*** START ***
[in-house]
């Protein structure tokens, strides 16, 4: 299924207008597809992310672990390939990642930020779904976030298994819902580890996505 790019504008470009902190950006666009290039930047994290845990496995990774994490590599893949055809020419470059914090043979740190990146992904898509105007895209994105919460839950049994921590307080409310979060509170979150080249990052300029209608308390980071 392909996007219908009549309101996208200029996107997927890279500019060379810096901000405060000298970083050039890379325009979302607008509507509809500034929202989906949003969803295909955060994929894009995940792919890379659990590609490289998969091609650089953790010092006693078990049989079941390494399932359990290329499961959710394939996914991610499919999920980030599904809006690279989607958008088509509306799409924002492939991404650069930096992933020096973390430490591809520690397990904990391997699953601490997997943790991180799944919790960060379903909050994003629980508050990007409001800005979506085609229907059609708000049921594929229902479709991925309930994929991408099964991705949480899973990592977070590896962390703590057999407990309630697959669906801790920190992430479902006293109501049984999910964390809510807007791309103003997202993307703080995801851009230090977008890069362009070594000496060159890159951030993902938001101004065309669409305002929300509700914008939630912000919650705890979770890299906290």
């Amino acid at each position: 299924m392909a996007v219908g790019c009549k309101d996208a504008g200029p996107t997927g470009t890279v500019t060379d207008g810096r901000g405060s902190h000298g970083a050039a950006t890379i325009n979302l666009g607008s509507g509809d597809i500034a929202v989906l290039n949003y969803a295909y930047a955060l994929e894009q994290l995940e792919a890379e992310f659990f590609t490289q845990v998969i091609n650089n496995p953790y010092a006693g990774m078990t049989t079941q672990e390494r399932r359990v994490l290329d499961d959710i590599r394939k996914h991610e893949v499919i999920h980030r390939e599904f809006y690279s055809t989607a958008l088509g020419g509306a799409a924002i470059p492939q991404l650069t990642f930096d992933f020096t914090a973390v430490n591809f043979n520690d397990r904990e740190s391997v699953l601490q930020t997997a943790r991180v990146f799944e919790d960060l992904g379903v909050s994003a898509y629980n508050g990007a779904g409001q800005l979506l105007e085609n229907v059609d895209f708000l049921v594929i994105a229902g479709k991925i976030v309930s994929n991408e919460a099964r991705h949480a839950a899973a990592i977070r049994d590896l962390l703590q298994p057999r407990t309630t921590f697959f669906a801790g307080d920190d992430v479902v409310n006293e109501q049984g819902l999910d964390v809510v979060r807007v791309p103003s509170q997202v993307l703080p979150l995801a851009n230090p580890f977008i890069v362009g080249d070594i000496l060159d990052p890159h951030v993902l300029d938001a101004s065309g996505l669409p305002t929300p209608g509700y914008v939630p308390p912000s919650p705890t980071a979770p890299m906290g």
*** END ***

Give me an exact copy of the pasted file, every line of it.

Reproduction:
[in-house]
């Protein structure tokens, strides 16, 4: 299924207008597809992310672990390939990642930020779904976030298994819902580890996505 790019504008470009902190950006666009290039930047994290845990496995990774994490590599893949055809020419470059914090043979740190990146992904898509105007895209994105919460839950049994921590307080409310979060509170979150080249990052300029209608308390980071 392909996007219908009549309101996208200029996107997927890279500019060379810096901000405060000298970083050039890379325009979302607008509507509809500034929202989906949003969803295909955060994929894009995940792919890379659990590609490289998969091609650089953790010092006693078990049989079941390494399932359990290329499961959710394939996914991610499919999920980030599904809006690279989607958008088509509306799409924002492939991404650069930096992933020096973390430490591809520690397990904990391997699953601490997997943790991180799944919790960060379903909050994003629980508050990007409001800005979506085609229907059609708000049921594929229902479709991925309930994929991408099964991705949480899973990592977070590896962390703590057999407990309630697959669906801790920190992430479902006293109501049984999910964390809510807007791309103003997202993307703080995801851009230090977008890069362009070594000496060159890159951030993902938001101004065309669409305002929300509700914008939630912000919650705890979770890299906290």
């Amino acid at each position: 299924m392909a996007v219908g790019c009549k309101d996208a504008g200029p996107t997927g470009t890279v500019t060379d207008g810096r901000g405060s902190h000298g970083a050039a950006t890379i325009n979302l666009g607008s509507g509809d597809i500034a929202v989906l290039n949003y969803a295909y930047a955060l994929e894009q994290l995940e792919a890379e992310f659990f590609t490289q845990v998969i091609n650089n496995p953790y010092a006693g990774m078990t049989t079941q672990e390494r399932r359990v994490l290329d499961d959710i590599r394939k996914h991610e893949v499919i999920h980030r390939e599904f809006y690279s055809t989607a958008l088509g020419g509306a799409a924002i470059p492939q991404l650069t990642f930096d992933f020096t914090a973390v430490n591809f043979n520690d397990r904990e740190s391997v699953l601490q930020t997997a943790r991180v990146f799944e919790d960060l992904g379903v909050s994003a898509y629980n508050g990007a779904g409001q800005l979506l105007e085609n229907v059609d895209f708000l049921v594929i994105a229902g479709k991925i976030v309930s994929n991408e919460a099964r991705h949480a839950a899973a990592i977070r049994d590896l962390l703590q298994p057999r407990t309630t921590f697959f669906a801790g307080d920190d992430v479902v409310n006293e109501q049984g819902l999910d964390v809510v979060r807007v791309p103003s509170q997202v993307l703080p979150l995801a851009n230090p580890f977008i890069v362009g080249d070594i000496l060159d990052p890159h951030v993902l300029d938001a101004s065309g996505l669409p305002t929300p209608g509700y914008v939630p308390p912000s919650p705890t980071a979770p890299m906290g």